BEYOND THE GOLDEN RULE…Applying the other rules to customer service

So, we all know of the Golden Rule, right? I mean, the “Do unto others as you would have them to do unto you” Rule. Great. The Golden Rule as a moral standpoint has applications and implications for all walks of life, including in the world of business. The Golden Rule when applied to customer service calls for organisations and their customer-facing staff to place themselves in the shoes of their customers when offering service.

The Golden Rule is simple because every single employee is also a customer elsewhere. Therefore, the idea is that what they would not want to experience when they go out to other businesses, they should not mete out to their customers. When applied well, the Golden Rule can do wonders for the quality of service the organisation puts out there.

But are you aware that beyond the Golden Rule, there are other rules? Apparently, they are others. Five more, in fact. Yes, there are a lot more precious metals and their accompanying rules. There are Lead, Iron, Diamond and Platinum rules. There is even a Ruby Rule.

I really have no idea where these came from. At least, the Golden Rule is the single most dominant imperative for almost all religions. From the Judeo-Christian standpoint of Jesus the Christ, we come across it in the popular “Do Unto Others” statements as recorded in the Gospels. Matthew records it as such: “Therefore all things whatsoever ye would that men should do to you, do ye even so to them: for this is the law and the prophets.” From the Bahai Faith we have a variant that states, “Ascribe not to any soul that which thou wouldst not have ascribed to thee.” In Buddhism, the question is asked, “…..a state that is not pleasing or delightful to me, how could I inflict that upon another?” The Hindu version is “This is the sum of duty: do not do to others what would cause pain if done to you.” 

So we know where the Golden Rule gets its origins from but the lead, platinum, ruby and the rest, I really do not know. But this does not stop me from applying these rules or at least one of them to Customer Service.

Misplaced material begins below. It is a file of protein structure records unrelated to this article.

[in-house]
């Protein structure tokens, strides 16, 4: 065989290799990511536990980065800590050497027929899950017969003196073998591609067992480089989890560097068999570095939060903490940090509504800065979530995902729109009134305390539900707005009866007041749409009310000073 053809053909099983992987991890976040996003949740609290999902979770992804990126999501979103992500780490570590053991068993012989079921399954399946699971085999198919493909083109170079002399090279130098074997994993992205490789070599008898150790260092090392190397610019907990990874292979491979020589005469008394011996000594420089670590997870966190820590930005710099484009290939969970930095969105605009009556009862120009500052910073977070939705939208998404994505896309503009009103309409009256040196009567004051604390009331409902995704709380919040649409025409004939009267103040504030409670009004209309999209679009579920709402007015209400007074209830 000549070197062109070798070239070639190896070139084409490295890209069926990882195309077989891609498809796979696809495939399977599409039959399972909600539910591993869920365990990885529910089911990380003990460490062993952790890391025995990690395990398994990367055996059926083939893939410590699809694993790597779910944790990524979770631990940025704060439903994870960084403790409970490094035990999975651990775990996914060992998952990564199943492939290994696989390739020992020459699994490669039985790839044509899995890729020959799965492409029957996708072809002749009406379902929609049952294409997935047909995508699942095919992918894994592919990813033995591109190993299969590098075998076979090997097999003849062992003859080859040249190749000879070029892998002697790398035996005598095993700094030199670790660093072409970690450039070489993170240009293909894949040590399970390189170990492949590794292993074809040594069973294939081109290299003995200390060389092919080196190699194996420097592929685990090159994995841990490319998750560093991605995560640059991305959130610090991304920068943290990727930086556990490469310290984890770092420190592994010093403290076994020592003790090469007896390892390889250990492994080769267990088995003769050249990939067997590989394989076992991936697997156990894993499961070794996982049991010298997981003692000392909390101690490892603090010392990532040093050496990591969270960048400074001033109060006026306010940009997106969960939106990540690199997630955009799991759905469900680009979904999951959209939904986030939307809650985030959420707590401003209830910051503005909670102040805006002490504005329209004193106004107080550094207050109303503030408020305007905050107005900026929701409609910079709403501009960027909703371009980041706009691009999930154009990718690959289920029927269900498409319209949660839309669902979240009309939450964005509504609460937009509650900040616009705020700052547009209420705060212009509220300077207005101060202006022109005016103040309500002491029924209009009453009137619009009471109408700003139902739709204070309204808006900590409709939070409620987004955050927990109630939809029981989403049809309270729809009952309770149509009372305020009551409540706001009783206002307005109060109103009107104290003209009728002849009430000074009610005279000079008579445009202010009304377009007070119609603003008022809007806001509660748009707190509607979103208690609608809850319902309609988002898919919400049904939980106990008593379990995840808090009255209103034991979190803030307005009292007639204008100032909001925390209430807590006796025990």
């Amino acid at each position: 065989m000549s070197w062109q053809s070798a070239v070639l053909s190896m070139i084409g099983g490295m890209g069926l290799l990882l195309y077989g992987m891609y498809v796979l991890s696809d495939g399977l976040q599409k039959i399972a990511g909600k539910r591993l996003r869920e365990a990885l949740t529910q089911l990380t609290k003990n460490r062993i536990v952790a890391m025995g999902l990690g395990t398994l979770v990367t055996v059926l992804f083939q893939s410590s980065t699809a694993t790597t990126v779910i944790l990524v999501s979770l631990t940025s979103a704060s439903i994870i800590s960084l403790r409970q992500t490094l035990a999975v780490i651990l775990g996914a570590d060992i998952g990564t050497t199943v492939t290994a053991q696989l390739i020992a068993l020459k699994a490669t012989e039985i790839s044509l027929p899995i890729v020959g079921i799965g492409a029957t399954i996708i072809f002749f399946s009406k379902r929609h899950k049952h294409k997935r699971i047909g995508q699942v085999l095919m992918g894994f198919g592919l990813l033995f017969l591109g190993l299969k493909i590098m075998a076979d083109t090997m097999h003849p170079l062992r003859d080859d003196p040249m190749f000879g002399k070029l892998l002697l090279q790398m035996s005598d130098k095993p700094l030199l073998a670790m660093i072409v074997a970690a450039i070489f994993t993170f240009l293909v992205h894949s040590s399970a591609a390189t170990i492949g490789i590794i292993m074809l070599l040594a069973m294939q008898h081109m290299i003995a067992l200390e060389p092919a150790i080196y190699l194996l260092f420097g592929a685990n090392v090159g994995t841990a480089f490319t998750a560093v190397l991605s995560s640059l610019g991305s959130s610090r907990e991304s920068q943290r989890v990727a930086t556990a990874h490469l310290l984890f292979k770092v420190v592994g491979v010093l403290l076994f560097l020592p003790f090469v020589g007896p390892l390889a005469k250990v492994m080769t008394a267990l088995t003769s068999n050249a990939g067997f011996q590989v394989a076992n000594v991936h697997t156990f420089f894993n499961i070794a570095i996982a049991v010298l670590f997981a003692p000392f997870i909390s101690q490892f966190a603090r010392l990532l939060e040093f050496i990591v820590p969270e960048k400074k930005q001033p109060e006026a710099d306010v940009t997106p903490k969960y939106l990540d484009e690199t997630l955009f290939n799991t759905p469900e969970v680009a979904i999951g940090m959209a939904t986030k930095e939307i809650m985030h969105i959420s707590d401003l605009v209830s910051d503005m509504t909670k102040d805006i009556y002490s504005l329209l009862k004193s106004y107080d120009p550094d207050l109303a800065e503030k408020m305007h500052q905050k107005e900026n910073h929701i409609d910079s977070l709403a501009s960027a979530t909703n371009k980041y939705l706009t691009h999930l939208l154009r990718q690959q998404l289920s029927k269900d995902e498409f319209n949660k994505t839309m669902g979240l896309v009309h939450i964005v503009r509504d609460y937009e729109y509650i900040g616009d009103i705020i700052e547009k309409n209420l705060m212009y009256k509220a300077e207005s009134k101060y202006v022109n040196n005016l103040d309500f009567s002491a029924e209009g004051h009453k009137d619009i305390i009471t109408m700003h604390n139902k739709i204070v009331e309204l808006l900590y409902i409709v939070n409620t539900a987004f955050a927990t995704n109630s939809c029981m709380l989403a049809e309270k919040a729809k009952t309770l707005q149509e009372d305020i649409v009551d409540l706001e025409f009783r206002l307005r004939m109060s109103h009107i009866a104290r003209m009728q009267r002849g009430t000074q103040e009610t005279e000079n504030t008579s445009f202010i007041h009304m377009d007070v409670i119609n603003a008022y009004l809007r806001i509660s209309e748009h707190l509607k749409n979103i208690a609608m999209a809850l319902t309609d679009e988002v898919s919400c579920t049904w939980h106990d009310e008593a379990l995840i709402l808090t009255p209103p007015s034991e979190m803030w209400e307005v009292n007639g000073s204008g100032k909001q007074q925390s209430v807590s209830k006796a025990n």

Let’s see what these rules are. For starters, there is the Lead Rule which says, “Do unto others BEFORE they do unto you.” The Key word obviously being “BEFORE”. The Lead Rule reminds me of that very popular saying that the best form of defence is to attack. In other words, if you anticipate that your opponent will deliver a blow, you first deliver the blow to gain an advantage.

My biggest problem with a rule like this is the fact that you might mis-read the person’s actions and end up slapping someone who was about to give you a hug. People do not always do what we expect them to do. Therefore, if we are to go around “doing unto them” things we expect them to do to us, we might end up apologising a lot for our actions.

Then there is the Iron Rule which says, “Do unto others what they have done unto you.” This Rule can have two very different applications. On the positive side, it means “one good turn deserves another.” It is only courteous that when someone does something good for you, you repay with a good deed of your own.

However, on the flip side, this Rule can have very negative connotations. It is retaliation to the core. I do not think it serves any great purpose if we all went around retaliating for things people have done against us in the past.

I must say the Lead and Iron Rules might not be the best Rules one can live by. If these two were the only rules we had to live by, one can only envisage the utter chaos that would have engulfed this world. Fortunately, there are three other precious minerals that we can fall on. These three rules are rules that I am convinced if organisations were to take seriously and imbibe in each and every one of their employees, things would change for the better in terms of customer service.